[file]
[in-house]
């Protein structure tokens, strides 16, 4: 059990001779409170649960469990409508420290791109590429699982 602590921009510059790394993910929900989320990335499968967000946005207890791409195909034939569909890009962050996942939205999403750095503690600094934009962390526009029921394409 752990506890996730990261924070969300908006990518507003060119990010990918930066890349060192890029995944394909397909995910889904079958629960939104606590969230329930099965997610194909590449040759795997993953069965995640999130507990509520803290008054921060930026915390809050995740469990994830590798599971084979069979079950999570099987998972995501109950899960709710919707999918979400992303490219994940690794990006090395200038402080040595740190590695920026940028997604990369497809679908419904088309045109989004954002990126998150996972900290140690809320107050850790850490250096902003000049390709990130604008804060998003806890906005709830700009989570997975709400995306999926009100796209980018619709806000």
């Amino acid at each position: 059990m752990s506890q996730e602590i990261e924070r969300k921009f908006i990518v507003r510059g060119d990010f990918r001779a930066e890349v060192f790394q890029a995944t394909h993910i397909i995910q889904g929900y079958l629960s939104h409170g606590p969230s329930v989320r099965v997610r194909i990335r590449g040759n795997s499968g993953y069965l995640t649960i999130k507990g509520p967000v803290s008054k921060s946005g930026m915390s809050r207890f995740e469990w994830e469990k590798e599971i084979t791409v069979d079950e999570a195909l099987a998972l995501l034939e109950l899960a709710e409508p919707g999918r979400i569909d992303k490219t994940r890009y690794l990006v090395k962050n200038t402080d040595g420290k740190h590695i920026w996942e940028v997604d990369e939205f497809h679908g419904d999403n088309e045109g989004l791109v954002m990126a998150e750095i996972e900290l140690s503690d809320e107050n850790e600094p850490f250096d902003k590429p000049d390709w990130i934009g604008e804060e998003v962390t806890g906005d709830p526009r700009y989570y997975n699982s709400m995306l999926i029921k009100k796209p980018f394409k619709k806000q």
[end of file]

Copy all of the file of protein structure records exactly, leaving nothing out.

[in-house]
């Protein structure tokens, strides 16, 4: 059990001779409170649960469990409508420290791109590429699982 602590921009510059790394993910929900989320990335499968967000946005207890791409195909034939569909890009962050996942939205999403750095503690600094934009962390526009029921394409 752990506890996730990261924070969300908006990518507003060119990010990918930066890349060192890029995944394909397909995910889904079958629960939104606590969230329930099965997610194909590449040759795997993953069965995640999130507990509520803290008054921060930026915390809050995740469990994830590798599971084979069979079950999570099987998972995501109950899960709710919707999918979400992303490219994940690794990006090395200038402080040595740190590695920026940028997604990369497809679908419904088309045109989004954002990126998150996972900290140690809320107050850790850490250096902003000049390709990130604008804060998003806890906005709830700009989570997975709400995306999926009100796209980018619709806000």
């Amino acid at each position: 059990m752990s506890q996730e602590i990261e924070r969300k921009f908006i990518v507003r510059g060119d990010f990918r001779a930066e890349v060192f790394q890029a995944t394909h993910i397909i995910q889904g929900y079958l629960s939104h409170g606590p969230s329930v989320r099965v997610r194909i990335r590449g040759n795997s499968g993953y069965l995640t649960i999130k507990g509520p967000v803290s008054k921060s946005g930026m915390s809050r207890f995740e469990w994830e469990k590798e599971i084979t791409v069979d079950e999570a195909l099987a998972l995501l034939e109950l899960a709710e409508p919707g999918r979400i569909d992303k490219t994940r890009y690794l990006v090395k962050n200038t402080d040595g420290k740190h590695i920026w996942e940028v997604d990369e939205f497809h679908g419904d999403n088309e045109g989004l791109v954002m990126a998150e750095i996972e900290l140690s503690d809320e107050n850790e600094p850490f250096d902003k590429p000049d390709w990130i934009g604008e804060e998003v962390t806890g906005d709830p526009r700009y989570y997975n699982s709400m995306l999926i029921k009100k796209p980018f394409k619709k806000q």